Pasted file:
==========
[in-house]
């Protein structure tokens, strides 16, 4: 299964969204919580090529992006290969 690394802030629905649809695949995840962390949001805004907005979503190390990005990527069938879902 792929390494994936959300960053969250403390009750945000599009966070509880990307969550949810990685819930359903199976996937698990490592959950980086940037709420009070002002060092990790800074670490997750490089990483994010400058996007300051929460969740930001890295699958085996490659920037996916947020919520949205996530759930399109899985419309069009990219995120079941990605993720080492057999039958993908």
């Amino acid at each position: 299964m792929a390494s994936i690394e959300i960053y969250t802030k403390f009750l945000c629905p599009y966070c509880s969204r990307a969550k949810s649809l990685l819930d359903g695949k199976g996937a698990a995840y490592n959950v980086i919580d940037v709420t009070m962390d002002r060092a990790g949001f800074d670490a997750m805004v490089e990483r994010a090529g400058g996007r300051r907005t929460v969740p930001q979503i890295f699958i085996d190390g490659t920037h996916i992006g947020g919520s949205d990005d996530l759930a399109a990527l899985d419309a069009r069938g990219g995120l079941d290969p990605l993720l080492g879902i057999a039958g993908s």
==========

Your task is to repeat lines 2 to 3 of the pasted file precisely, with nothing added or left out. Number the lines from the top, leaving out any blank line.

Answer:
């Protein structure tokens, strides 16, 4: 299964969204919580090529992006290969 690394802030629905649809695949995840962390949001805004907005979503190390990005990527069938879902 792929390494994936959300960053969250403390009750945000599009966070509880990307969550949810990685819930359903199976996937698990490592959950980086940037709420009070002002060092990790800074670490997750490089990483994010400058996007300051929460969740930001890295699958085996490659920037996916947020919520949205996530759930399109899985419309069009990219995120079941990605993720080492057999039958993908």
């Amino acid at each position: 299964m792929a390494s994936i690394e959300i960053y969250t802030k403390f009750l945000c629905p599009y966070c509880s969204r990307a969550k949810s649809l990685l819930d359903g695949k199976g996937a698990a995840y490592n959950v980086i919580d940037v709420t009070m962390d002002r060092a990790g949001f800074d670490a997750m805004v490089e990483r994010a090529g400058g996007r300051r907005t929460v969740p930001q979503i890295f699958i085996d190390g490659t920037h996916i992006g947020g919520s949205d990005d996530l759930a399109a990527l899985d419309a069009r069938g990219g995120l079941d290969p990605l993720l080492g879902i057999a039958g993908s």